A second, even simpler A.I. was used to control the soldiers trying to traverse the battlefield. They also use raycasts to detect obstacles, but then simply move up or down until the way to the other side of the screen is free again. When they are close to an enemy soldier, they try to kill each other.

To test the game’s mechanics without having access to the controller at home, I also created an alternative control scheme, using the keyboard. W/S to move up/down, A/D to rotate the turret, Spacebar to fire the main gun, Q for the small lasers and E to use your current powerup. If you want to try it, here you can find an alpha build.


As advertised, here is an executable version of the DX/C++ project I worked on at University. It is a small space ‘game’, or rather the beginning of one. The task was to create a simple game using the DXUT framework. It included procedural terrain generation, working with vertex and index buffers, HLSL shaders, particle effects, movement and collision detection. Originally the player was to be in a stationary turret, firing on enemies that would spawn at random positions and fly across the terrain, but that wasn’t interesting enough for me, so I modified it a bit.

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Since the practical course at University is finished, I now present you the final submitted state of the puzzle platformer. The single existing level is a bit short and the puzzles don’t really deserve that label, but it shows the assets and functionality. Once the level is finished, it will be loaded again.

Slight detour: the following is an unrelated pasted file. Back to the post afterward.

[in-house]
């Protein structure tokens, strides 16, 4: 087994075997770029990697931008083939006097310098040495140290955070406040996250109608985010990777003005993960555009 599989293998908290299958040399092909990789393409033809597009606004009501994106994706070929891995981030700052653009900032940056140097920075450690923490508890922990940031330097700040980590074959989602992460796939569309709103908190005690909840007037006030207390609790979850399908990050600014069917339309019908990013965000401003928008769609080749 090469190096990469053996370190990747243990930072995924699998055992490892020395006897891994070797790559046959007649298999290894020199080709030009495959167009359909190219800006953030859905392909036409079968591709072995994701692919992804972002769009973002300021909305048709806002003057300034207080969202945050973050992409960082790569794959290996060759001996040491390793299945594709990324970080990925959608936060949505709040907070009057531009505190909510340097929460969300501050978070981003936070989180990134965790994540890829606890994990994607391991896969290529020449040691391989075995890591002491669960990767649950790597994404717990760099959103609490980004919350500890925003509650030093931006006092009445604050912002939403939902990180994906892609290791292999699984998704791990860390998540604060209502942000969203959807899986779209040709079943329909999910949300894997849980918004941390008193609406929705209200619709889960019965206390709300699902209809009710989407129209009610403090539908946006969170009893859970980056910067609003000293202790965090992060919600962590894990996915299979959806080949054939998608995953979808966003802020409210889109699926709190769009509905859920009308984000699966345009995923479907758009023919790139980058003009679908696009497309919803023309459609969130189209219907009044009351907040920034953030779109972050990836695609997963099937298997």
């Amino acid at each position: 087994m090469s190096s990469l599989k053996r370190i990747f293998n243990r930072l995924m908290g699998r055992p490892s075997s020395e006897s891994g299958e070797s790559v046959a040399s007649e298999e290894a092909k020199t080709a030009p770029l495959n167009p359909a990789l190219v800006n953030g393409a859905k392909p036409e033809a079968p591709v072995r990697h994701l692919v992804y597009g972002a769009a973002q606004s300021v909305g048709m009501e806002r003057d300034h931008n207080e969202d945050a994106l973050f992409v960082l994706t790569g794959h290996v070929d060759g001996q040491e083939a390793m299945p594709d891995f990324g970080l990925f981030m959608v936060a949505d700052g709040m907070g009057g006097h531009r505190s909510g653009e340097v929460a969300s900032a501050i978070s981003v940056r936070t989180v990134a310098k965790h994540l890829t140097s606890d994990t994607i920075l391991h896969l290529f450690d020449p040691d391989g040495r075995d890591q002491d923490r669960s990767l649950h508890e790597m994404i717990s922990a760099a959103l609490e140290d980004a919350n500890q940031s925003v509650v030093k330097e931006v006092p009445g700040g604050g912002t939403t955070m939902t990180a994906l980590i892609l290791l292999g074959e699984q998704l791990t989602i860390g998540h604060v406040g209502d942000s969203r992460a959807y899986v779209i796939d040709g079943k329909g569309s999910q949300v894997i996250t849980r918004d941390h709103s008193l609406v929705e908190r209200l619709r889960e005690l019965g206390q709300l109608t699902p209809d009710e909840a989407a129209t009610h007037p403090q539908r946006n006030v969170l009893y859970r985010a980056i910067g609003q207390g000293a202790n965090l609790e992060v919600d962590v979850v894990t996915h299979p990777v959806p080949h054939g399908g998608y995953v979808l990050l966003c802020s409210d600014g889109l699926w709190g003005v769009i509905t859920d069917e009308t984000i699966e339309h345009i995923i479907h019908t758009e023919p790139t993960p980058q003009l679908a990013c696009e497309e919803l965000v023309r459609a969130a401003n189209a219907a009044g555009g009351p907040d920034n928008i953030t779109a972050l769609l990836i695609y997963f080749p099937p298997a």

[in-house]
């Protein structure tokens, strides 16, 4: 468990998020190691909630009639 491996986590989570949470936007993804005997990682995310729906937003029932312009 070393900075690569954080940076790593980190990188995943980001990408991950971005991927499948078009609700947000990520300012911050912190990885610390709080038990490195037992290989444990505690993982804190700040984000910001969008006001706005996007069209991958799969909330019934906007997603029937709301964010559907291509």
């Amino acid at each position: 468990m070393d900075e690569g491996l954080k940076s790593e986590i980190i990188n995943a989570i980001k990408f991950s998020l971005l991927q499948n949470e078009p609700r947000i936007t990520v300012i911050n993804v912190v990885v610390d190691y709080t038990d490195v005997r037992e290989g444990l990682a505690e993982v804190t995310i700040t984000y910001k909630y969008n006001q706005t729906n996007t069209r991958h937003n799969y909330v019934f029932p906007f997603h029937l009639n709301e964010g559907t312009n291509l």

Here is a screenshot:

And here you can download it.

After trying to wrap my head around procedural mesh generation in Unity for hours and failing repeatedly, I decided to use Unity’s Line Renderer instead of generating a real mesh. Besides being easier by orders of magnitude it also helps keeping the polycount down, while offering good visuals, although it seems to ignore most of my material’s properties. Not sure if I can get this under control. I kept the curves I calculated, and created an empty for each sub-Spline with a Line Renderer Component using the points calculated for the respective subspline.

Here is the finished code. Sadly it doesn’t have the instant feedback in the Editor anymore, but I had to remove the ExecuteInEditMode. The objects created weren’t cleaned up properly when returning from PlayMode. If I find a way to have both, I will update the code.

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For my current project I need some way to show the player which button does what. The easiest and way that doesn’t show too much or annoy the player is some wires connecting the buttons to their respective mechanisms. First I created some models, but I wanted more, so I decided to write some code to procedurally create wires between two objects.

I divided the problem into three smaller problems:

  • create a Master Spline between two objects that curves according to gravity (cosh(x))
  • create multiple sub-Splines that curl around the Master Spline